The Otis DVD contains a handful of extras. We start with an AUDIO COMMENTARY from Director Tony Krantz and Writer Erik Jendresen. This is an OK talk, as the two keep the discussion going throughout the film. However, they seem to stay busy telling us what is supposed to be happening in certain scenes. Telling me that something is funny doesn't make it funny. "The Twisted World of Otis" (12 minutes) is a making-of featurette which offers interviews with the filmmakers and cast. They discuss the origin of the story, the characters, the actors, and the production. The pieced includes some behind the scenes footage. The DVD contains "The Birthday Party Alternate Ending" (6 minutes) can be viewed with or without commentary an introduction by Director Tony Krantz. Unfortunately, he doesn't tell us how this ending would have happened. "Otis' Home Movie Suite 16" (3 minutes) shows us the complete reel of a movie which plays in the background during a scene in the film.
On October 7, 2008, Warner Home Video brought Otis to Blu-ray Disc. The film has been letterboxed at 2.35:1 and the Disc offers a 1080p HD VC-1 transfer which runs at an average of 25 Mbps. Hazy is the only way in which to describe the look here. It looks as if the fog machine was working overtime in every scene. This, mixed with subtle grain, makes a sort of swirling pattern on the image. Image is also somewhat flat and skintones are waxy. The colors are rich, but slightly muted. On the more positive side, the image is sharp and shows no defects from the source material. However, if you were to simply show this transfer to someone, they would never guess that it was from Blu-ray. The Disc contains a Dolby TrueHD 5.1 audio track which runs at 48 kHz and an average of 1.7 Mbps. The sound here is OK, as there are some nice stereo effects and the LFE tones are quite effective. However, while there is surround sound present, it simply seems to be mimicking the audio from the front channels and it stops abruptly at places. The sound is adequate, but never overly impressive.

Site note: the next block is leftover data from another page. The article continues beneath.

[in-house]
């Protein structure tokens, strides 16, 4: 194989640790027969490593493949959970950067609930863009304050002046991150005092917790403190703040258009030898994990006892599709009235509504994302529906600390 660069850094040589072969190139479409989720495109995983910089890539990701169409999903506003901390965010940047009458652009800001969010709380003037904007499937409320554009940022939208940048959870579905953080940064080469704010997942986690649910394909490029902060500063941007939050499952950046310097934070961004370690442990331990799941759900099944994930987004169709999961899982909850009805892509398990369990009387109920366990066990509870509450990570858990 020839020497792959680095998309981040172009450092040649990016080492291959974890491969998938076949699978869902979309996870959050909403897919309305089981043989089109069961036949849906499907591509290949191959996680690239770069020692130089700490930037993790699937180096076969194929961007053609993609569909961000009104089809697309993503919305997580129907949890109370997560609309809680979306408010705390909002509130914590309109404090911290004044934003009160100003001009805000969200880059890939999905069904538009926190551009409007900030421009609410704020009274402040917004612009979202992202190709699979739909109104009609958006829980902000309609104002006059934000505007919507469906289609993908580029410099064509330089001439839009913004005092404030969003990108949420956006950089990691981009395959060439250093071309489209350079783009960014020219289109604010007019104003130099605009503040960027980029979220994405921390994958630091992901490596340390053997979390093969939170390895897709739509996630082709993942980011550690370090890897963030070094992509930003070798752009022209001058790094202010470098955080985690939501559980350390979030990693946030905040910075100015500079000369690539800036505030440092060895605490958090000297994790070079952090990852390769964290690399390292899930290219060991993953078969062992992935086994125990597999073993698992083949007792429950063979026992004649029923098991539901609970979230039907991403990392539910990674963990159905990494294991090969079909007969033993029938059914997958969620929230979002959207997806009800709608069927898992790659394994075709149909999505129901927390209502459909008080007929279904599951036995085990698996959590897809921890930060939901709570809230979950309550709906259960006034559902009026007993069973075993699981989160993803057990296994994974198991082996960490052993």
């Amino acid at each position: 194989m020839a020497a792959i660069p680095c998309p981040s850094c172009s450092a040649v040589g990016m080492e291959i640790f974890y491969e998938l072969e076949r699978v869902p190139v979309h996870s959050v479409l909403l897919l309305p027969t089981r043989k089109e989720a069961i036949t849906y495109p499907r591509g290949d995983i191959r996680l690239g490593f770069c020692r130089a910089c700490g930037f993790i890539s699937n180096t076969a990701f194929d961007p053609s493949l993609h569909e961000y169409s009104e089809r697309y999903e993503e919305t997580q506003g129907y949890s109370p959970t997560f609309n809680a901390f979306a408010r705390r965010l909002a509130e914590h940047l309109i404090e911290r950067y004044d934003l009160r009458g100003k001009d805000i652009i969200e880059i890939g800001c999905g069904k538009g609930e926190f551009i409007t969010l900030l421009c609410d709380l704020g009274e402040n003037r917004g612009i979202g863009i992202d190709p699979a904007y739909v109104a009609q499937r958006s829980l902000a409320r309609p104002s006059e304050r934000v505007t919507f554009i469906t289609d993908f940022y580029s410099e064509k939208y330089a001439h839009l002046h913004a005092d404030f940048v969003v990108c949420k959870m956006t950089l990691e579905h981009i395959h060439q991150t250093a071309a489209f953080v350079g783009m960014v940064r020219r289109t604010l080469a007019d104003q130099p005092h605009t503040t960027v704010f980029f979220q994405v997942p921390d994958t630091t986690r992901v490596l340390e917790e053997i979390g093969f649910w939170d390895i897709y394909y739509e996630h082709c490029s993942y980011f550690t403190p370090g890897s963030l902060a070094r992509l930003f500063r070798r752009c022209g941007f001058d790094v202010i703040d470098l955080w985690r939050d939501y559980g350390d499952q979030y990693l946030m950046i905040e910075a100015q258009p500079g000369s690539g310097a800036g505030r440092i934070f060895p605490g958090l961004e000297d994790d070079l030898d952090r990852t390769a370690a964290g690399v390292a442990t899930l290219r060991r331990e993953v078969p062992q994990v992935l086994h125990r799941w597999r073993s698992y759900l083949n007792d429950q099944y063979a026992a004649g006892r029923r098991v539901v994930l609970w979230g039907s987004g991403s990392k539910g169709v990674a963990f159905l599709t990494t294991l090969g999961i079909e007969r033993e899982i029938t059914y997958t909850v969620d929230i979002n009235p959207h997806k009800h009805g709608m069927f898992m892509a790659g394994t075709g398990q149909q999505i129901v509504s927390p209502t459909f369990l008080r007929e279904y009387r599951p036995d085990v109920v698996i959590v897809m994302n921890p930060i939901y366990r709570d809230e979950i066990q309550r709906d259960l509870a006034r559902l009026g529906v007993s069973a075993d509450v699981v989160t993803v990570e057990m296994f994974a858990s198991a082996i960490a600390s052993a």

There are no extras whatsoever on this Blu-ray Disc.
Review Copyright 2008 by Mike Long